Giles Santyr, Robarts Scientist
Why I Became a Scientist
The ability to understand complex physical systems and unlock mysteries in nature by the scientific method is the main reasons I became a scientist. I am particularly motivated to solve problems involving human health which can make a difference in our society. As a medical imaging scientist I have the opportunity to create new ways of visualizing and quantifying disease. Imaging can help bridge the gap between basic discoveries and clinical practice.
Dr. Giles Santyr ‘s work involves development of new and improved approaches for measurement and understanding of tissue relaxation times. Relaxation times are the basis for the rich soft tissue contrast available in Magnetic Resonance Imaging (MR Imaging). The general goal of my research is to use knowledge of tissue relaxation to optimize conventional MR imaging as well as develop innovative methods for improved detection and treatment of disease, particularly cancer and lung disease. My current projects involve the use of novel contrast agents called hyperpolarized noble gases (HNG’s), specifically helium-3 and xenon-129, which permit gas phase imaging (ie. lungs) as well as blood pool imaging with exquisite spatial (mm) and temporal resolution (s). My group has been investigating HNG’s with a focus on obstructive pulmonary diseases, primarily COPD, asthma and lung injury. We have developed quantitative HNG imaging techniques for the purpose of measuring dynamic ventilation, alveolar oxygen concentration, apparent diffusion coefficient (ADC) and xenon diffusing capacity.
Research Questions and Disease Implications
What can quantitative regional measures of lung anatomy and function, obtained using MR and CT imaging, provide in terms of improved detection and characterization of obstructive lung disease?
Current methods for diagnosing COPD based on spirometry can have low sensitivity and are effort dependent. Quantitative imaging approaches based on MRI and CT have the potential to improve early detection of disease. In particular, MRI of the lung with hyperpolarized nobles gases offers a wide palette of anatomical and functional measures. One promising approach will be to combine measures of helium-3 ventilation and ADC to stratify COPD subjects into primarily airways disease vsersus parenchymal disease (ie. emphysema) for improved patient management. This could have a significant impact on the use of inhaled corticosteroids in emphysema patients.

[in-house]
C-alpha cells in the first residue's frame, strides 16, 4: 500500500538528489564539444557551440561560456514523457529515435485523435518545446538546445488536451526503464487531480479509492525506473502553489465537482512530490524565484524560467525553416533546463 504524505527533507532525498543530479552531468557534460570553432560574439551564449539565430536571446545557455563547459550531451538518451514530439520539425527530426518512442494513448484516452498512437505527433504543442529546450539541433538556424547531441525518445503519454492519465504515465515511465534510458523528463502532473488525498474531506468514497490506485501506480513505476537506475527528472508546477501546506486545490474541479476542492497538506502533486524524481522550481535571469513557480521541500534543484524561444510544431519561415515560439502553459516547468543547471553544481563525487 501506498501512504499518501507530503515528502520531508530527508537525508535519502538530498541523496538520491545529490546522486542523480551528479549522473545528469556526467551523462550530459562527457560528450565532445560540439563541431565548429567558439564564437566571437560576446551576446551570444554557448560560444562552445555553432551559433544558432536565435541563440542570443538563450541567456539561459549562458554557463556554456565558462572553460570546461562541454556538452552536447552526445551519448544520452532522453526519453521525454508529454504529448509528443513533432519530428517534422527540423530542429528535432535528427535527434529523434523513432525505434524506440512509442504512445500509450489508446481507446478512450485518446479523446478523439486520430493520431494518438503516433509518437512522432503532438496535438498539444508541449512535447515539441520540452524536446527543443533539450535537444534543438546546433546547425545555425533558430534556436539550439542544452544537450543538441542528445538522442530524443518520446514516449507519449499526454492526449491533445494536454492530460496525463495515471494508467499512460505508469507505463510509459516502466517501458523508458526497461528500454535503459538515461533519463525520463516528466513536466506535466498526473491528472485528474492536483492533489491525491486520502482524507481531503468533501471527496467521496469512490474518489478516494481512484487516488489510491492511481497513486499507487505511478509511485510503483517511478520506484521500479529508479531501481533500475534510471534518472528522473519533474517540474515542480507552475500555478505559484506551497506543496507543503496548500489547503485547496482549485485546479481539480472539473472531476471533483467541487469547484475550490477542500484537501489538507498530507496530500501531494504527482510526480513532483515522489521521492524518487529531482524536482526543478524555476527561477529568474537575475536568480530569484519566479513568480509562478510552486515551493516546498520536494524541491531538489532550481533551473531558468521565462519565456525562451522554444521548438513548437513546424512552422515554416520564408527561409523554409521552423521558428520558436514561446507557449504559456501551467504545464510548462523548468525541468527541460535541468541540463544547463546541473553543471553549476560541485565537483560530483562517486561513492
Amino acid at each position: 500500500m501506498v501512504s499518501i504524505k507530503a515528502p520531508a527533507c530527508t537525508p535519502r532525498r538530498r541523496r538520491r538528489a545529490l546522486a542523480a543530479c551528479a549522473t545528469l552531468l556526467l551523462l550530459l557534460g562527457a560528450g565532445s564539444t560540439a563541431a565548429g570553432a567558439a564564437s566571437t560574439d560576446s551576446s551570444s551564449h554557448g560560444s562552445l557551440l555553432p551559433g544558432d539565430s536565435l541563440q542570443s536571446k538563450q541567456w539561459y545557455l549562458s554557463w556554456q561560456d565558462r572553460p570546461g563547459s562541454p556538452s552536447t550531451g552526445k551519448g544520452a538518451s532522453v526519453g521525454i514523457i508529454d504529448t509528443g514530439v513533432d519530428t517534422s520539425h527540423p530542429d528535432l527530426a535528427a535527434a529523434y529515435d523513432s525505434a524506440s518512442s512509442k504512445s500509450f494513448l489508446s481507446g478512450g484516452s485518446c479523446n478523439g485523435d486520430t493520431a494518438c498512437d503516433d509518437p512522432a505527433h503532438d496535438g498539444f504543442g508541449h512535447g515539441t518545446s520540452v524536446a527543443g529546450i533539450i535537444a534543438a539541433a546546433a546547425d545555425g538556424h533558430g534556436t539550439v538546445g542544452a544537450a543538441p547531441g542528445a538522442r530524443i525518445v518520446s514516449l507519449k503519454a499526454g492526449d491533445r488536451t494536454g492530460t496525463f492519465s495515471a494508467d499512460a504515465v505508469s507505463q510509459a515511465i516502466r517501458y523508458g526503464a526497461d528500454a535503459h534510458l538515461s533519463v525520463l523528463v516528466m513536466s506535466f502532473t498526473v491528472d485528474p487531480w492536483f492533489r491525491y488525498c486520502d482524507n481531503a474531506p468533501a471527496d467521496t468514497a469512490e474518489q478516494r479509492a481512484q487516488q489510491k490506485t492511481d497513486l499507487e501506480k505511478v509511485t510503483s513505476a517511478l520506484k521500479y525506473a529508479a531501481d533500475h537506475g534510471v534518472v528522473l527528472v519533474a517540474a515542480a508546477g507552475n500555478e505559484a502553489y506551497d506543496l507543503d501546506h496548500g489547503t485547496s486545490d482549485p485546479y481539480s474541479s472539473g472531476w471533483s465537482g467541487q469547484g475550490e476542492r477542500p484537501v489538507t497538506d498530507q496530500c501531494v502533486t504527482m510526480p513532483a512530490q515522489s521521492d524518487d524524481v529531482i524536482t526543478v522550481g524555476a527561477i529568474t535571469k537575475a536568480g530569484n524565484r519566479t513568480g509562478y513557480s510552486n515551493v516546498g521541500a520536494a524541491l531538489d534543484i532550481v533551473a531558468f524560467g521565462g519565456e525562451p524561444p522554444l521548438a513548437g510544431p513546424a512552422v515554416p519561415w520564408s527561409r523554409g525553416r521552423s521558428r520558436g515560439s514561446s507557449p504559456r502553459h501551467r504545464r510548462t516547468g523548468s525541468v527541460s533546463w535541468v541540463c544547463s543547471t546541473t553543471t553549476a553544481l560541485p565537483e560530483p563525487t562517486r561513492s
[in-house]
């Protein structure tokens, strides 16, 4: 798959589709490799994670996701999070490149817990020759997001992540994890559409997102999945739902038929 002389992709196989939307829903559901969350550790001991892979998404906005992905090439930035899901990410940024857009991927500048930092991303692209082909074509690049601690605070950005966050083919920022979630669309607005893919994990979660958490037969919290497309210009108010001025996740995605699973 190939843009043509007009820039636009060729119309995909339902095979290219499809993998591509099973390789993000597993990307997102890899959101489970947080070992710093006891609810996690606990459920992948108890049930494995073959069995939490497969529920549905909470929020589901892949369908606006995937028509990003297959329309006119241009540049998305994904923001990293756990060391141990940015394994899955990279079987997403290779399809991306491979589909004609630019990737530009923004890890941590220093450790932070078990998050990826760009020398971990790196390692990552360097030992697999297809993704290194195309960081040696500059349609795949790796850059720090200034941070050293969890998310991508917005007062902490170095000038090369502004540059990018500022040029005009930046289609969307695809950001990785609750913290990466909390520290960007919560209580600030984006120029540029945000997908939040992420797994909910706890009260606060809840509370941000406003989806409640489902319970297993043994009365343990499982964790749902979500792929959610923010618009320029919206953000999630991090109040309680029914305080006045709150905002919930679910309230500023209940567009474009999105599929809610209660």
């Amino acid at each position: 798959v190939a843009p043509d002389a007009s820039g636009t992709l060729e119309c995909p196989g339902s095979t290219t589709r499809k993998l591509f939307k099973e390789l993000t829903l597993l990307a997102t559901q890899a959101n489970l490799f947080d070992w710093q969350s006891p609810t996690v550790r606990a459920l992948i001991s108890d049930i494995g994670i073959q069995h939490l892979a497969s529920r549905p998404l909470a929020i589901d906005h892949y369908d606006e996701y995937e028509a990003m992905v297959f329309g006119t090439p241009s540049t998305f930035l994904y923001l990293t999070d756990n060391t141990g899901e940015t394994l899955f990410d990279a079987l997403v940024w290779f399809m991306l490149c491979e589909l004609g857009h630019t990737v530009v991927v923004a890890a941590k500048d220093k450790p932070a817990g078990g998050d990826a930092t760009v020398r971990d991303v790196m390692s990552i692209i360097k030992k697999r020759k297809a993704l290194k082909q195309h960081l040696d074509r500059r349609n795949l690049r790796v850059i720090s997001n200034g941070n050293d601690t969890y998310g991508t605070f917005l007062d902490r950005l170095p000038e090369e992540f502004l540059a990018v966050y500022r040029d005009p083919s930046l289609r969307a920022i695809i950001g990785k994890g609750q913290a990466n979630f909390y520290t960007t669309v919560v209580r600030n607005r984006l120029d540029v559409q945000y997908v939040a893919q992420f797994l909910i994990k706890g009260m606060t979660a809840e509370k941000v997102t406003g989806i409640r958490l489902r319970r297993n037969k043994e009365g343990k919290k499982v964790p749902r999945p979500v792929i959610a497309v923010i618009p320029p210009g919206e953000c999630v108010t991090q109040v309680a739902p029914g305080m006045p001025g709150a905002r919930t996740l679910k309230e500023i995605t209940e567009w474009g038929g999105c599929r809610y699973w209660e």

Given the high cost and limited availability of helium-3 gas, can hyperpolarized xenon-129 provide equivalent, if not better, information?
The scarcity of helium-3 will likely limit the use of this very promising MRI approach to major research centres only. Xenon-129 is infinitely abundant and inexpensive. To the extent that it can provide similar information as helium-3, xenon-129 provides a logical pathway for routine clinical application. Wide-spread availability of this methodology will lead to break-throughs in COPD and asthma management and eventual cure.
Can novel low field MRI geometries, possible using the very high signal available from HNG’s, provide improved lung imaging, functional insight and reduced complexity and cost?
Current approaches to MRI of the lung with HNG’s involved supine subjects in an expensive and restrictive magnet using awkward breathing protocols. This can limit the technique to relatively healthy, cooperative and adult subjects. Furthermore, it is desirable to perform spirometry at the time of imaging for proper validation, ideally accounting for the patient positioning and posture. The above limitations can largely be surmounted by performing MRI in a novel ‘open’ magnet possible at low magnetic field strength. This could revolutionize the manner in which lung imaging is currently performed, allowing critically-ill subjects as well as children to be scanned.
• F.C.C.P.M. 2004 Fellow, Canadian College of Physicists in Medicine